The Great Portland Interview Project: Dawn Foster Edition

I’m participating in the Great Portland Interview Project, and I was recently interviewed by Grant Kruger. According to the rules of the project, I’m posting the results of the interview here for your reading pleasure. Grant even slipped in a few extra questions, including an obscure question about Sausage the goat. The questions came from Grant, but the answers are mine.

  1. Tell us the short version of who you are and what you are up to.
  2. I am a Consultant, Community Manager, Event Organizer, Blogger, Podcaster, Vegan, and Technology Enthusiast. I help companies build online communities and social media strategies through Fast Wonder Consulting. I am also the community manager for a small, bootstrapped startup called Shizzow, which is a social service that we built with the goal of making it as easy as possible to find and hang out with your friends in the real world. I am also the co-founder and chair of Legion of Tech, which holds free events in Portland for the technology community. I spend a fair amount of time blogging on Fast Wonder, Shizzow, various Legion of Tech blogs, and occasionally elsewhere. The first venture (Fast Wonder Consulting) is how I earn my living, while the other pursuits are things I do for fun because I am passionate about the Portland technology community and love to do what I can to make Portland a better place for technology enthusiasts.

  3. First time I met you you were part of the team running BarCamp and you volunteer elsewhere. Volunteers get paid in two ways, ego and thanks. Have you been paid? (more than a yes or no answer).
  4. The first event that I ever organized in Portland was a Monthly BarCampMeetup event. It came out of the desire to get together with a group of cool people doing interesting things with technology in a very informal setting. I couldn’t find anything quite right when looking at the existing Portland events, so I decided to organize a new event. The other events that followed came out of similar desires for something that didn’t already exist in Portland (BarCamp, Ignite Portland, etc.) Basically we organized events that we wanted to attend. We eventually formed Legion of Tech to have an organization to manage the logistics and sponsorship dollars for the events.

    My “payment” is that we now have some very cool events that I love to attend, and I’ve met amazing people and formed friendships that I never would have formed otherwise. I learn so much from these people at every event and every gathering. These friendships and knowledge are my payment in exchange for organizing and volunteering at events.

  5. Are you an Open Source evangelist, or a pragmatic Open Source lover?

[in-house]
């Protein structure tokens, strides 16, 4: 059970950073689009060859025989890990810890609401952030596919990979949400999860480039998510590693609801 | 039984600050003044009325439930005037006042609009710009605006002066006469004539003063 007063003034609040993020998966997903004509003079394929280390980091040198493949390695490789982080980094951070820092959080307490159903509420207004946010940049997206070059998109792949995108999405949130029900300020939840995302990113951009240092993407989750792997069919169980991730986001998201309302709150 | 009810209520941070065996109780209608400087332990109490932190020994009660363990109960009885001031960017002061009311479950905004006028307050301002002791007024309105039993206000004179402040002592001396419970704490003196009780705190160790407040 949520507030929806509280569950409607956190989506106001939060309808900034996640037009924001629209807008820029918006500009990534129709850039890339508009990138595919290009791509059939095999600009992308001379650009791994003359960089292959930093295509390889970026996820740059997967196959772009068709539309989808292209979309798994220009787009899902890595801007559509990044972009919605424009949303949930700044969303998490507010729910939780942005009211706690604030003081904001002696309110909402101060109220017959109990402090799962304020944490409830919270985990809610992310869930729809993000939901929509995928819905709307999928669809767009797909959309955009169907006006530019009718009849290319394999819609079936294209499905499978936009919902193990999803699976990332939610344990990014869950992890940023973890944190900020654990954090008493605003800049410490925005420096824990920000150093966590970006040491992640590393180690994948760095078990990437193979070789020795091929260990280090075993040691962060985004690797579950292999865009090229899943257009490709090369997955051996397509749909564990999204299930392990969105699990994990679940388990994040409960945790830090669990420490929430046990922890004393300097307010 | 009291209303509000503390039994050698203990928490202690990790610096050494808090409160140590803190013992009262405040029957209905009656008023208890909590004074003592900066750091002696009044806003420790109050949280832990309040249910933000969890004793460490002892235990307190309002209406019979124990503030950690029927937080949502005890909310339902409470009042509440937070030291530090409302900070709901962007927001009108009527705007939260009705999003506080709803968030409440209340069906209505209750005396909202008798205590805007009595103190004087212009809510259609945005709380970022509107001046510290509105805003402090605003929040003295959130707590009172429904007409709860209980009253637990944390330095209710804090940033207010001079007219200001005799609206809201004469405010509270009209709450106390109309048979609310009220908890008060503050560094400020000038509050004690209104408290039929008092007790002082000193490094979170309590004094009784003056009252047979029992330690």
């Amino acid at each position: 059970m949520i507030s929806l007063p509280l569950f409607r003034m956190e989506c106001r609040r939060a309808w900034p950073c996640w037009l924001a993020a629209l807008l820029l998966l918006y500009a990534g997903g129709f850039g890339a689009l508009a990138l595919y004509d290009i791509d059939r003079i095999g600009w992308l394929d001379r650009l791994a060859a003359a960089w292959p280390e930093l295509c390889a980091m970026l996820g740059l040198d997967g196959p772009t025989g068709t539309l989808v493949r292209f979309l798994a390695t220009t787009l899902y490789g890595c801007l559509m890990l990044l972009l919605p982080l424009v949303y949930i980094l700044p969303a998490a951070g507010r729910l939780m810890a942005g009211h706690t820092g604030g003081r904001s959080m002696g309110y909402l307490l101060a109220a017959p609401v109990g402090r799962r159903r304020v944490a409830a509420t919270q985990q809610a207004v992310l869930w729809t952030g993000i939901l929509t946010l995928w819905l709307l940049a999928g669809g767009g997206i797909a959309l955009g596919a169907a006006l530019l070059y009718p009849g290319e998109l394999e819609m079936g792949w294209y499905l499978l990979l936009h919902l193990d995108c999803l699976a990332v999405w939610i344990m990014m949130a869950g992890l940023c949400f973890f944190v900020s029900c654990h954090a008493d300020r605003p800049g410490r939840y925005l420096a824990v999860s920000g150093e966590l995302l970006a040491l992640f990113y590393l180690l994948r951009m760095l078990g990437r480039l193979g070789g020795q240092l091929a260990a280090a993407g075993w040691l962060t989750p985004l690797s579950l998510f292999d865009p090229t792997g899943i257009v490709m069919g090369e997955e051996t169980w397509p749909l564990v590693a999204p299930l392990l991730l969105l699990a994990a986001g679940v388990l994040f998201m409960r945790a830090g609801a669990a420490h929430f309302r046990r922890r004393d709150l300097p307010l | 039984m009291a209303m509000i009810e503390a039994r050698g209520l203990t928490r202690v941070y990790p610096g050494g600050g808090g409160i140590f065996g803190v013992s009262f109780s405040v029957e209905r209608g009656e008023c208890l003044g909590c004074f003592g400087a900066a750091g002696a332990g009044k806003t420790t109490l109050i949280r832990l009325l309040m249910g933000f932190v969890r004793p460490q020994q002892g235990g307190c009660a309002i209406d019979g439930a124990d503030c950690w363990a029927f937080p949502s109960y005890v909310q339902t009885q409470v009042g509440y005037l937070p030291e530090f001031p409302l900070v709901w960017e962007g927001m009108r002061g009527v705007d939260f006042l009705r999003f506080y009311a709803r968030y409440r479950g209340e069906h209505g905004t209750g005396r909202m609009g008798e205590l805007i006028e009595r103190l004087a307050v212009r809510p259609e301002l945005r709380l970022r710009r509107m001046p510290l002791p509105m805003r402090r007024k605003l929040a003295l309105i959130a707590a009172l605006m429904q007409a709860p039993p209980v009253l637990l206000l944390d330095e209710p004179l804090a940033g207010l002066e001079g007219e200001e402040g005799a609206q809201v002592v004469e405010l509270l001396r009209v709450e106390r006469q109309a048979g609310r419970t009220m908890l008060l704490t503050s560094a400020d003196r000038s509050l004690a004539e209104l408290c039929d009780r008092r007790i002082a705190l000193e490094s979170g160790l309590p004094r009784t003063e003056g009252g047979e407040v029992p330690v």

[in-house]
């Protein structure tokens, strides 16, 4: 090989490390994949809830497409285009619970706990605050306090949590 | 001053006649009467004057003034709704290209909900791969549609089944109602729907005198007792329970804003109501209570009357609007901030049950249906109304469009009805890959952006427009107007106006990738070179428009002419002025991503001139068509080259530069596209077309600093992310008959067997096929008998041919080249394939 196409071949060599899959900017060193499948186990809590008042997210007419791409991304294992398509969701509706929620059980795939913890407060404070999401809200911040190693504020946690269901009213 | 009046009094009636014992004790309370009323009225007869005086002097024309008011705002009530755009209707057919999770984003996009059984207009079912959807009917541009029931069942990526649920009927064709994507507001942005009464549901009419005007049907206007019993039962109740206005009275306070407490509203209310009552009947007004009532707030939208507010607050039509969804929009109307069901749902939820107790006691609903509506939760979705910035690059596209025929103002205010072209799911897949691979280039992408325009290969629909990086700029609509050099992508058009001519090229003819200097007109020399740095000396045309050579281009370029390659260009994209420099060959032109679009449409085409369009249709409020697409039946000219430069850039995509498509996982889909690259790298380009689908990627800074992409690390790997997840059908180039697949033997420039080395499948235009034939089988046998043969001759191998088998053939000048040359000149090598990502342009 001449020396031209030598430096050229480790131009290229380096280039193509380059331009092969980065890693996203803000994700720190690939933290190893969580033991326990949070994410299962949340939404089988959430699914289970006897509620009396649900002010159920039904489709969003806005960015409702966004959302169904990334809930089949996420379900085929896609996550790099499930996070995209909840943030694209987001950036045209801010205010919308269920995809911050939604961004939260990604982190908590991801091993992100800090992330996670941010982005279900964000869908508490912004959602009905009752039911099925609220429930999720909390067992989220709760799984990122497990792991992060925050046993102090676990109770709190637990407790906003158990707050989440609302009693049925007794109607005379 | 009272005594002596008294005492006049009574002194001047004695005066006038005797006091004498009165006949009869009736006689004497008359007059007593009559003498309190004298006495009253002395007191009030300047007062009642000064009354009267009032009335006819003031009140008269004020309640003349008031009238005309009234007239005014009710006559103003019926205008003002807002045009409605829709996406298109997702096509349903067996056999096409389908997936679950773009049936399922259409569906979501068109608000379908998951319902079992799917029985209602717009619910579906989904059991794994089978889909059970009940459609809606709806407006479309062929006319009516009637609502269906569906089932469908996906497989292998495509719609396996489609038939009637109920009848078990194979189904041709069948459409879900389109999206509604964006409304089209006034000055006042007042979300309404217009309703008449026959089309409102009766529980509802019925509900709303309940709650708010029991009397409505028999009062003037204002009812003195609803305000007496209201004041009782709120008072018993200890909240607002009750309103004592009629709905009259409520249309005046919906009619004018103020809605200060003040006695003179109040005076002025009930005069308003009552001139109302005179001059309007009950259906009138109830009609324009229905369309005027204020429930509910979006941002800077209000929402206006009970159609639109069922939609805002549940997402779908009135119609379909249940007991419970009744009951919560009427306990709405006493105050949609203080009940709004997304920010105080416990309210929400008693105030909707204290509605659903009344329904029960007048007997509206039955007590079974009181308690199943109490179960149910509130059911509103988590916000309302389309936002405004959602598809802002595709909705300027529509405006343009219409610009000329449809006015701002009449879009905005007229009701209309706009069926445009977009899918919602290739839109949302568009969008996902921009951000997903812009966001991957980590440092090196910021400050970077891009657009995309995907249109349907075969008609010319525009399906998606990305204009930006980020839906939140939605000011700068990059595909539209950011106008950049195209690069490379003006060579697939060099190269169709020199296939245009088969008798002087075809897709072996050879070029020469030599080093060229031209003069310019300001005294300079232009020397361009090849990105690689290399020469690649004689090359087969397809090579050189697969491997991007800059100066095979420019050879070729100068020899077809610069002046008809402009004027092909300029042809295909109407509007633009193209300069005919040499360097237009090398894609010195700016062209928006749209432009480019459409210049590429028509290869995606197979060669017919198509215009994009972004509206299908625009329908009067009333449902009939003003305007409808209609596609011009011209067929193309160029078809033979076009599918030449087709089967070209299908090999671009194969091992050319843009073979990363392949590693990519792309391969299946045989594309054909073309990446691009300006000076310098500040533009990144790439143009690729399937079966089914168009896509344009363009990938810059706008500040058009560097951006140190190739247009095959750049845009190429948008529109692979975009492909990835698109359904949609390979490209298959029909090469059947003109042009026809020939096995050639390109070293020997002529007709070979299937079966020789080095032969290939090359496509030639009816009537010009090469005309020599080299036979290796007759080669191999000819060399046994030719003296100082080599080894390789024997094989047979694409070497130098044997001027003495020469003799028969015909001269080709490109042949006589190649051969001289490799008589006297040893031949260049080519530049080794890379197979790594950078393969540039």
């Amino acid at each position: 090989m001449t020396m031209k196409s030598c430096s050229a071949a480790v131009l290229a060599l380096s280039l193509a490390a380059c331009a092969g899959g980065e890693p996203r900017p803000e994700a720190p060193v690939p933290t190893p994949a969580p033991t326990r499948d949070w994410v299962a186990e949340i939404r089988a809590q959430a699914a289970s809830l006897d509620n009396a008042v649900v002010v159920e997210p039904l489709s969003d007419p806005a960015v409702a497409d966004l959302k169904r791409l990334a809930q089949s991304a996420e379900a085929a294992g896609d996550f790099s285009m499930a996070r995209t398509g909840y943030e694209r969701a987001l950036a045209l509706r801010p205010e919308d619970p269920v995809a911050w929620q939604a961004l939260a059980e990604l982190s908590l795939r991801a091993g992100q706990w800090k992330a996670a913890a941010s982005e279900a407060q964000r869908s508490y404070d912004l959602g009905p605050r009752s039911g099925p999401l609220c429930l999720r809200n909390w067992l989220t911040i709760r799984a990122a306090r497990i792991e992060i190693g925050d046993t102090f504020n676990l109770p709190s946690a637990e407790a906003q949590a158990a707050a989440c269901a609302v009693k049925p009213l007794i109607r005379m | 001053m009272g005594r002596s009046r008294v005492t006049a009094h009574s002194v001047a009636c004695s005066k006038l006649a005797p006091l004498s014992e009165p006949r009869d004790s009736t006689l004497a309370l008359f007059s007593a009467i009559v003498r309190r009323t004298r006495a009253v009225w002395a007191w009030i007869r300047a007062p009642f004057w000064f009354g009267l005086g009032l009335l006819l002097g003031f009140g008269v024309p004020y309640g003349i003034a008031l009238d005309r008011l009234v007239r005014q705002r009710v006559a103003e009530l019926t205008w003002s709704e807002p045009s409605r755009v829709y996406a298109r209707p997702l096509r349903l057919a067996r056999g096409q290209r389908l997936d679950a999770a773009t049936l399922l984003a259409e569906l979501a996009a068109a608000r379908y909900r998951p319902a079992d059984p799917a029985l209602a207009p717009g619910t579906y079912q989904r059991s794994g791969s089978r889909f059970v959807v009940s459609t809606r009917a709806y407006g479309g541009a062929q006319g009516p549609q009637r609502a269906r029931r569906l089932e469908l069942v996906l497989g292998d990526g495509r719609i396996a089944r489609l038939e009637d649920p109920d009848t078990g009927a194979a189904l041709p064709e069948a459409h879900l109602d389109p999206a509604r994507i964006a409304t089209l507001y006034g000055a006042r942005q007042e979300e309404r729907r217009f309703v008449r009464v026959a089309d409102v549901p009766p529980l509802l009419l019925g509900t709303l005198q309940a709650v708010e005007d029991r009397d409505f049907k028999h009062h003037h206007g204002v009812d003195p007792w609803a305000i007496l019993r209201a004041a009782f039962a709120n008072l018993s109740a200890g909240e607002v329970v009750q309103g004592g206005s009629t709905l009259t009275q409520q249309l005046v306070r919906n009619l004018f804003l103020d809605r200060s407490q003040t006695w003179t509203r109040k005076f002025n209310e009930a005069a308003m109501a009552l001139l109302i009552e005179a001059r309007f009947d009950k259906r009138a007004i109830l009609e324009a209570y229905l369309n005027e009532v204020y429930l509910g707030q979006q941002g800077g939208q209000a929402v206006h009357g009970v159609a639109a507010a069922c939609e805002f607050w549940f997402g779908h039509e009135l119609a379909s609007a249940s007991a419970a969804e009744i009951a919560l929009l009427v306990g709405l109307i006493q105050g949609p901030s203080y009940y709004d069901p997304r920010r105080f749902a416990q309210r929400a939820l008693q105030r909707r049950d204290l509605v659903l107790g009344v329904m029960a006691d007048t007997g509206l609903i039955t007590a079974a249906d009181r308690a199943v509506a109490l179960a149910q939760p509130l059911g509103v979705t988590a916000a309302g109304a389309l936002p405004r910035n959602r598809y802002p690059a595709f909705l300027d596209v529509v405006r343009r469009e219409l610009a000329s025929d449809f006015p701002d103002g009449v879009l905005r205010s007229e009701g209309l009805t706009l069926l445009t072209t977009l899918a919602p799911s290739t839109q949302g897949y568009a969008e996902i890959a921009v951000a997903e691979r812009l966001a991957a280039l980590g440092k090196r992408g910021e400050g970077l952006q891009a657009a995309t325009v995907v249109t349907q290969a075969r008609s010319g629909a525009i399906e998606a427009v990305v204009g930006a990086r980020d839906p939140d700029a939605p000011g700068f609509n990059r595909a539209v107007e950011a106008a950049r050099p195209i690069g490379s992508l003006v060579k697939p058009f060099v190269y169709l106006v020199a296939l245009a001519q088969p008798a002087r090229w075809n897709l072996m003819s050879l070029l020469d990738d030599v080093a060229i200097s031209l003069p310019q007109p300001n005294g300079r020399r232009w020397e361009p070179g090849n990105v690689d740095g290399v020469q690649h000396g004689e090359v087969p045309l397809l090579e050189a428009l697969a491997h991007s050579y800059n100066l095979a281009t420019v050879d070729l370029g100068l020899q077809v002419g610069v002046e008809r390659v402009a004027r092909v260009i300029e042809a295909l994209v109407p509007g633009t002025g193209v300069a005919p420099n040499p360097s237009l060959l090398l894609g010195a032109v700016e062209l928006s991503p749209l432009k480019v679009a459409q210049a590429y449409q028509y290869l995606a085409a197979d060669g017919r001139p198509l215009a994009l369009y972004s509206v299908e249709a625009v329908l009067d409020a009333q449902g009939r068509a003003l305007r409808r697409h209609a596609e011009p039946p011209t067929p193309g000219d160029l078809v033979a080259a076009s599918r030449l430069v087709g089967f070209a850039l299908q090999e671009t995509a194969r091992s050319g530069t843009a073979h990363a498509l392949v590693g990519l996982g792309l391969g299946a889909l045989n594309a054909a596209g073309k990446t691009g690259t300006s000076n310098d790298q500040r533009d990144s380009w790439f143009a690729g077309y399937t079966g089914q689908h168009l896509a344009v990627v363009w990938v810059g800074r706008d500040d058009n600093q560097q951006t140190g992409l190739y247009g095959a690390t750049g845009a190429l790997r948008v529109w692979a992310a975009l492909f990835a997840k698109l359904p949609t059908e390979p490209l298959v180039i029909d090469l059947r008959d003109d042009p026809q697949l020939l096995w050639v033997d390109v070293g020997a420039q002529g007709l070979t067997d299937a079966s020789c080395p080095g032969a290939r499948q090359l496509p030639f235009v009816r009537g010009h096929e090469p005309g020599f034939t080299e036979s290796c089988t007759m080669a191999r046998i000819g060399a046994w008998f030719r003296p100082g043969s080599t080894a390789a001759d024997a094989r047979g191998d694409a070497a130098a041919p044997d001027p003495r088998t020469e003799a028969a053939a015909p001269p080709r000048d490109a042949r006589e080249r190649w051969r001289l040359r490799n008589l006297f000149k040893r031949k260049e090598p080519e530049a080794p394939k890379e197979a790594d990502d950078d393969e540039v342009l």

6. Can I be a pragmatic open source evangelist? I am a firm believer in using the right tool for the job and finding the solution that works best for you and for your situation. The evangelism part comes into play when I try to make sure that people at least consider the open source alternatives. I also try to get people to look at open source applications, not as cheap knock-offs of proprietary apps, but as great applications with their own merits and strengths. Firefox, for example, has innovated way ahead of Internet Explorer and other browsers, and OpenOffice has some great features that I prefer over Microsoft Office. People won’t always select the open source alternative, and I don’t always select an open source product. However, I try to use an open source solution wherever possible.

  7. What about the PDX tech community do you love most?
  8. I love the openness. The Portland tech community as a whole is very accessible, and it is easy for new people to get involved in the Portland tech community. We try to make people feel welcome and included.

  9. What about the PDX tech community do you think needs the most improvement?
  10. I would love to see the tech community be more unified and less fragmented. We get an amazing crowd of freelancers, independents, and really interesting people at the Legion of Tech events and other less formal events around town. However, we also have some other great groups of people who attend the SAO and OEN events, but we don’t see enough overlap and integration of the two audiences. I would love to see more people who normally attend SAO and OEN events coming out to the informal events, and I would like to see more events being held by the SAO and OEN that attracted a broader audience of independents and freelancers. We’re starting to do this with the ThrivePDX events, but we have a long way before we accomplish this integration.

  11. The Open Source Bridge project is well underway, but remains a fairly modest proposal. What do you think we are capable of here in PDX and what can we realistically attain within the next five years or so?
  12. Events in Portland tend to exceed our modest expectations for them. I remember thinking that if we could get 75 people at the first BarCampPortland, we would have a successful event: the final count was ~250. For the first Ignite, we thought we would have 150 people: we filled the W+K atrium with 300 people. We’ve had Ignite Portland events with over 750 people. It seems to be easier to plan small and expand as needed if the demand grows. I like the modest start to the Open Source Bridge event, and I think that in a couple of years, we could end up with something amazing that brings people into Portland from around the world with attendance in the thousands.

  13. I see you enjoy reading SF&F. Have you ever been to OryCon, a local SF&F convention with 1,500 to 2,000 attendees, run entirely by volunteers. Or one like it. If yes, what was it like, and if no, why not?
  14. I’ve been on a science fiction kick lately, but I tend to read in phases. I even spent a couple of years where I read business and technology books, but little to no fiction at all. I love science fiction, and I am a huge Star Trek fan, but it is really more of a way for me to wind down and relax. Technology is something that I get passionate enough about that I want to work with people and attend events. Since science fiction is a way for me to relax, I’m not really motivated to attend SF&F conferences or events. I’m more motivated to lounge on the couch with a book or a Star Trek rerun.